Wednesday, May 23, 2007

The Challenge

“The Challenge” appears every week in the Globe and Mail, one of our national newspapers. It is a time to play with language and get creative. Some weeks prove to be far more interesting than others. Last week’s challenge proved to be one of those weeks. The challenge was to amend a foreign-language phrase that is well known in English and provide a new translation. Here are some examples of what transpired:

Bomb de plume: a book so bad it was published under a pseudonym.

Femme fetal: dangerous since birth.

DJ vu: this club is so passé

Ménage, à toi: Honey, it’s your turn to do the house cleaning.

In vitro veritas: paternity test.

Déjà vous: I didn’t expect you to be here so soon.

Snoop du jour: Employee Recognition Day at CSIS (Canada’s secret service).

Person known gratis: a free-loader

Que sera, Saran: What will be left over will be wrapped up.

No bless oblige: We aren’t required to let you take communion.

I would love to hear any that you would like to add. Let the challenge begin.

27 comments:

Reverend Sumangali Tania Pink said...

wow. i dunno...i find it tough enough to get the english phrases right!

thanks for the laughs...i'm just not bright enough at this hour to come up with a thing. sorry.

xx
pinks

sandi @ the whistlesotp cafe said...

How 'bout this for a try?
Ciao-ciao... what we eat on our hotdogs in alabama.

Sirdar said...

I don't get the Post but I like the Challange.

Ménage, à toi? Hmmm...not sure the answer is correct there :-)

Love the CSIS answer.

You'll have to post more when they are good.

Carla said...

Pinks, I'm not even sure about the hour...it's a tough challenge. I'd really have to sit down and think about it. Right now all I'm coming up with is what I could say about Carpe Diem...but then I'm sure that one has been played many times before.

Carla said...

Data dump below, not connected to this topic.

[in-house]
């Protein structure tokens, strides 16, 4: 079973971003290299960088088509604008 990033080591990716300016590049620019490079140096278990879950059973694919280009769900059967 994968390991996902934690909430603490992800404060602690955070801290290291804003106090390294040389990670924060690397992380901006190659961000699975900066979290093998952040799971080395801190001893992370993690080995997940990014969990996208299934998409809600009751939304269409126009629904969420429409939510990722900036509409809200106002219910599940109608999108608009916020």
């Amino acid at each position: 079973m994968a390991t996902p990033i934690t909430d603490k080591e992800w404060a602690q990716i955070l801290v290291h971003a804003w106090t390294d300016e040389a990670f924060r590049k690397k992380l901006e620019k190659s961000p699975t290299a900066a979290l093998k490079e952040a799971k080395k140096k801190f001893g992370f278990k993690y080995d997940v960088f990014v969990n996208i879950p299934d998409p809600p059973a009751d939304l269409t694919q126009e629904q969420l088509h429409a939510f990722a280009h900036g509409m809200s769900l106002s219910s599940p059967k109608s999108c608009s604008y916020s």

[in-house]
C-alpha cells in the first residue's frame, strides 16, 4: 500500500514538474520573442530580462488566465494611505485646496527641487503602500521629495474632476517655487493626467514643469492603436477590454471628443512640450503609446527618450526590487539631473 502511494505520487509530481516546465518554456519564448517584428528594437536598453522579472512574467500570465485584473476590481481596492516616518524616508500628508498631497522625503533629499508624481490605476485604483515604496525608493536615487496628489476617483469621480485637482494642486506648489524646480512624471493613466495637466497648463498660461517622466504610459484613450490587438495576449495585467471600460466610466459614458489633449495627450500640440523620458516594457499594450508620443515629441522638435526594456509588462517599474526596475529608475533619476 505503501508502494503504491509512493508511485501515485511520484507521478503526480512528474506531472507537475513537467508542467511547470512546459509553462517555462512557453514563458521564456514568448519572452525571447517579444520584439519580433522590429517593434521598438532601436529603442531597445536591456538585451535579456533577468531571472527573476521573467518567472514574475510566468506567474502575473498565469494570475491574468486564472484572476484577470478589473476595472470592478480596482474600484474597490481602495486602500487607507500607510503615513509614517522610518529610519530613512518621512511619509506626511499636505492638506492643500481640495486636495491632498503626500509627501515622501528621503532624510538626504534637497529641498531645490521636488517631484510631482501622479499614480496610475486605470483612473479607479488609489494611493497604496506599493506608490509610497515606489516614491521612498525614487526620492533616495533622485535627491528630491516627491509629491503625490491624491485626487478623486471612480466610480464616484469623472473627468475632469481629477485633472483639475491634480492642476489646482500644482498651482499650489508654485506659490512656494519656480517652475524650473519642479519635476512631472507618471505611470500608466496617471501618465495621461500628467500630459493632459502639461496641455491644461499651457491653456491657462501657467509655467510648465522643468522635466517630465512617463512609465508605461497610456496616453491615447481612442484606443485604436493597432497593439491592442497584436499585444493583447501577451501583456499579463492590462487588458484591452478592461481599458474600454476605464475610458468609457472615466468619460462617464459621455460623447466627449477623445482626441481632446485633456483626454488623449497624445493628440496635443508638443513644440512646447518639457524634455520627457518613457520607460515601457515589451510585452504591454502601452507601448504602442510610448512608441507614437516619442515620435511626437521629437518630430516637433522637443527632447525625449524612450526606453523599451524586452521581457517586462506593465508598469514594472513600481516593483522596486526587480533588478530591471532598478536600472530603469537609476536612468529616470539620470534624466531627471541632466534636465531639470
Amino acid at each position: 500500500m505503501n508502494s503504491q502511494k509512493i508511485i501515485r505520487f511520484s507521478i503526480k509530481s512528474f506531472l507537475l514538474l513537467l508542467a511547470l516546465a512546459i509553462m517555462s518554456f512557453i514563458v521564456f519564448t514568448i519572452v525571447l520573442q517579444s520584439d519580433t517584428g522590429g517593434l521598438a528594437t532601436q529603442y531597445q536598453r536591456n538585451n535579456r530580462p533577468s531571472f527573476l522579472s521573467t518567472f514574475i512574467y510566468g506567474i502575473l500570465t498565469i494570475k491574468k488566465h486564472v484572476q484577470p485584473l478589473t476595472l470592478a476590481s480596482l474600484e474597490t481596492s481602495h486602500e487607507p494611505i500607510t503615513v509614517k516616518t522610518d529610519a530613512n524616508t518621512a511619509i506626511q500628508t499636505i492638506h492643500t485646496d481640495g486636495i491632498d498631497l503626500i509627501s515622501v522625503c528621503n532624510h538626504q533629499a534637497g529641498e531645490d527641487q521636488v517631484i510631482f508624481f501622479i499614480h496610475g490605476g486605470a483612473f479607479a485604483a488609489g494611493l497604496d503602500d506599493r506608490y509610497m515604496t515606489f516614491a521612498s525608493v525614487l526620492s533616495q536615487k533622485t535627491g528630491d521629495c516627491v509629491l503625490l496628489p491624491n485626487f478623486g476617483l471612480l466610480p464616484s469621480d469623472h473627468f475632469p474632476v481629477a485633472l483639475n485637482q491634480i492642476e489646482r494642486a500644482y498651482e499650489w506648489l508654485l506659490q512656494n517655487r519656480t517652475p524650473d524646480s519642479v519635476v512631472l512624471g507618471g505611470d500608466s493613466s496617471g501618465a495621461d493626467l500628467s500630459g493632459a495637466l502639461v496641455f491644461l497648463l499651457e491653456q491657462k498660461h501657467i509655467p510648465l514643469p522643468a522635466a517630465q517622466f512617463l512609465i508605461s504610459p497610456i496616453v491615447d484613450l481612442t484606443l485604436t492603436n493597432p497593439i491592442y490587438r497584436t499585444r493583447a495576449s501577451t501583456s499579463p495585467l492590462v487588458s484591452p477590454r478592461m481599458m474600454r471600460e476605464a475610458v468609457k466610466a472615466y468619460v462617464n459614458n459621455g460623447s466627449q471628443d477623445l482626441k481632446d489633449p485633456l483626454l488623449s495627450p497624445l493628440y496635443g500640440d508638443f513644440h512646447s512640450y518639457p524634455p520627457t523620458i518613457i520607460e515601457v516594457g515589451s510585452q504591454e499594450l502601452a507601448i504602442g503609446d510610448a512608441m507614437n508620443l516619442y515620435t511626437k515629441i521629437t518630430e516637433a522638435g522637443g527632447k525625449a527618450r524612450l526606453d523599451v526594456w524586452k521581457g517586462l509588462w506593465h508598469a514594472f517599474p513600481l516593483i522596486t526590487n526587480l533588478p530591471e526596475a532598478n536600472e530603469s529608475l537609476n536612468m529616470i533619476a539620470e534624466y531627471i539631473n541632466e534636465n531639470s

Sandi, Thanks for playing along. That's great.

Sirdar, Yes, that one gave me a chuckle as well.

The Fool said...

Oh, I'll play, Nomad:

reductio ad absurdum: taping an ad reminder to the fridge w/duct tape

ipso facto: street slang for "true"

tour de force: U.S. presence in Iraq

ipsissima verba: good weed

hors d'oeurves: dancing dervishes of the night

Cheryl said...

Some of those were really funny, thanks for posting them!

PortraitofPeter said...

Sorry, Carla - I wave the white flag.

I just cannot compete with such great phrases!!

Wel done.

Steffi said...

Cool challenge.It´s interesting to read for me!Thanks,Carla!

Trella said...

I love this post, but I don't think I will do well at the challenge. So, I will not try!

Carla said...

Fool, Those are fabulous. Thanks for joining in.

Cheryl, I'm glad they gave you a chuckle.

Carla said...

Peter, I know, it's tough. One really must be in the right frame of mind to play such a game.

Steffi, You are more than welcome.

Carla said...

Trella, That's absolutely fine. Sometimes it's simply more pleasurable to read what others have come up with.

Monica said...

Thank you for stopping by. I have to tell you, my favorite is the femme fetal...maybe that explains so much...LOL.

Have a great day!

tkkerouac said...

Menage a toi, hmm I thought it mean't something good.

Fede said...

Well,
let's see:

Carpe diem: daily fresh fish
Carp is a fish in English, carpa in the Italian translation. In Italy we would mangle the latin as follows: "Trote Diem" (trota=trout)

Urbi et Orbi: for all, blind included
(as orbi is the Italian plural for orbo which means one-eyed).

Sorry, I didn't get the ciao-ciao one. To me it just like if I said: bye-bye
Any inside joke that the immigration department forgot to mention...?
Recently I have been told that the sound of the word "ciao" is similar to the sound of chow which is English for food, victuals and it is widely used by Marines...

Magna cum Laude= eat with great pleasure (from magnare which is a dialect form for the verb mangiare which is the current Italian for: to eat)

I agree, the Fool made a great job.

pandave said...

okay... i am going to have to think about this one...

but thanks for dropping by. i am enjoying your blog.

Carla said...

Monica, it speaks volumes...I also quite liked that one, so I guess we're in the same boat.

TKK, I think you are thinking of the phrase that ends with "trois." Hmm...quite a different meaning.

Carla said...

Fede, Now I know who to call if I need someone to manipulate foreign phrases for me ;-) Yes, indeed, chow sounds exactly the same as ciao. Thanks for playing along.

Carla said...

Pandave, I will be waiting for your responses. It's true, this one takes a bit of thinking. Thanks for dropping by.

Beccy said...

Lol at femme fetal.

It's all way to clever for me to come up with something!

Winters said...

Bonsoir, Carla.

Je pense, donc j'essuie.

:)

Carrie said...

A haha.. those are fantastic.

Carla said...

Beccy, That one was one of my favorites as well...very clever, indeed.

Winters, I take it you're talking about the menage (exuse lack of accent over the e). You'll make some woman very happy.

Carla said...

Carrie, glad you enjoyed.

JBelle said...

I ***love*** Canadian newspapers, especially the Globe and Mail.

Carla said...

JBelle, Globe & Mail is one of my favorites as well. I love the history section on the back page as well as "Lives Lived."